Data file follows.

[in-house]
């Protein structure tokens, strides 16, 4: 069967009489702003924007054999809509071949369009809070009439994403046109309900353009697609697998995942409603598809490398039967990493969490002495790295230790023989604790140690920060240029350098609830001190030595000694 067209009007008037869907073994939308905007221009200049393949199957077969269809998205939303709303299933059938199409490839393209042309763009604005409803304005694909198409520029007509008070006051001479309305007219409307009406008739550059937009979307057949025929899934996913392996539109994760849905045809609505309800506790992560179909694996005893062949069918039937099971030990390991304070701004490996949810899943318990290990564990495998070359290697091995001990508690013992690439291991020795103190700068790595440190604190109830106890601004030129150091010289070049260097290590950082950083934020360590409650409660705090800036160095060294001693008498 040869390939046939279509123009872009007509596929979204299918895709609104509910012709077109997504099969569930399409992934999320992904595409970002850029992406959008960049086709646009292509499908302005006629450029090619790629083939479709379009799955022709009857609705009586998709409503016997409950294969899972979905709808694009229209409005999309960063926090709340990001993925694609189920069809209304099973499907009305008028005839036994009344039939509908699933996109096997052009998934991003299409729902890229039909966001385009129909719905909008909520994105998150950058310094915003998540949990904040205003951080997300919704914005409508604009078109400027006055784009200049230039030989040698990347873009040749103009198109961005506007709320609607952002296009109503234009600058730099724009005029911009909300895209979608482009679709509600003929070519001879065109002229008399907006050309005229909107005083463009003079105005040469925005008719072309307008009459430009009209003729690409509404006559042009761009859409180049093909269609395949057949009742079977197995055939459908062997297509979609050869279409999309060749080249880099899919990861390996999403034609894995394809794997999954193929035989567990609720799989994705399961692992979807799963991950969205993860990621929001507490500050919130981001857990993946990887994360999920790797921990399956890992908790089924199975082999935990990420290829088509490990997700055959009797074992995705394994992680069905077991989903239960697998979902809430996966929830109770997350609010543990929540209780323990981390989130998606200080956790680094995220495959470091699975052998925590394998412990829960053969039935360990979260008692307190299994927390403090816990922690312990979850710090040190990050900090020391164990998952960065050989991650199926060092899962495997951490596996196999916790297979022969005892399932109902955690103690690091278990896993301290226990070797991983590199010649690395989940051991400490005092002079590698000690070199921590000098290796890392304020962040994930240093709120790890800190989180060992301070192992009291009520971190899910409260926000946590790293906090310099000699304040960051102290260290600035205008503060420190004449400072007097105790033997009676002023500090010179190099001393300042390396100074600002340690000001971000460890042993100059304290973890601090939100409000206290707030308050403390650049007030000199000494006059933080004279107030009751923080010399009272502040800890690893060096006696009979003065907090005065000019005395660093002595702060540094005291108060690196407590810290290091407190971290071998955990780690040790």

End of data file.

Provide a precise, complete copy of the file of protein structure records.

[in-house]
């Protein structure tokens, strides 16, 4: 069967009489702003924007054999809509071949369009809070009439994403046109309900353009697609697998995942409603598809490398039967990493969490002495790295230790023989604790140690920060240029350098609830001190030595000694 067209009007008037869907073994939308905007221009200049393949199957077969269809998205939303709303299933059938199409490839393209042309763009604005409803304005694909198409520029007509008070006051001479309305007219409307009406008739550059937009979307057949025929899934996913392996539109994760849905045809609505309800506790992560179909694996005893062949069918039937099971030990390991304070701004490996949810899943318990290990564990495998070359290697091995001990508690013992690439291991020795103190700068790595440190604190109830106890601004030129150091010289070049260097290590950082950083934020360590409650409660705090800036160095060294001693008498 040869390939046939279509123009872009007509596929979204299918895709609104509910012709077109997504099969569930399409992934999320992904595409970002850029992406959008960049086709646009292509499908302005006629450029090619790629083939479709379009799955022709009857609705009586998709409503016997409950294969899972979905709808694009229209409005999309960063926090709340990001993925694609189920069809209304099973499907009305008028005839036994009344039939509908699933996109096997052009998934991003299409729902890229039909966001385009129909719905909008909520994105998150950058310094915003998540949990904040205003951080997300919704914005409508604009078109400027006055784009200049230039030989040698990347873009040749103009198109961005506007709320609607952002296009109503234009600058730099724009005029911009909300895209979608482009679709509600003929070519001879065109002229008399907006050309005229909107005083463009003079105005040469925005008719072309307008009459430009009209003729690409509404006559042009761009859409180049093909269609395949057949009742079977197995055939459908062997297509979609050869279409999309060749080249880099899919990861390996999403034609894995394809794997999954193929035989567990609720799989994705399961692992979807799963991950969205993860990621929001507490500050919130981001857990993946990887994360999920790797921990399956890992908790089924199975082999935990990420290829088509490990997700055959009797074992995705394994992680069905077991989903239960697998979902809430996966929830109770997350609010543990929540209780323990981390989130998606200080956790680094995220495959470091699975052998925590394998412990829960053969039935360990979260008692307190299994927390403090816990922690312990979850710090040190990050900090020391164990998952960065050989991650199926060092899962495997951490596996196999916790297979022969005892399932109902955690103690690091278990896993301290226990070797991983590199010649690395989940051991400490005092002079590698000690070199921590000098290796890392304020962040994930240093709120790890800190989180060992301070192992009291009520971190899910409260926000946590790293906090310099000699304040960051102290260290600035205008503060420190004449400072007097105790033997009676002023500090010179190099001393300042390396100074600002340690000001971000460890042993100059304290973890601090939100409000206290707030308050403390650049007030000199000494006059933080004279107030009751923080010399009272502040800890690893060096006696009979003065907090005065000019005395660093002595702060540094005291108060690196407590810290290091407190971290071998955990780690040790």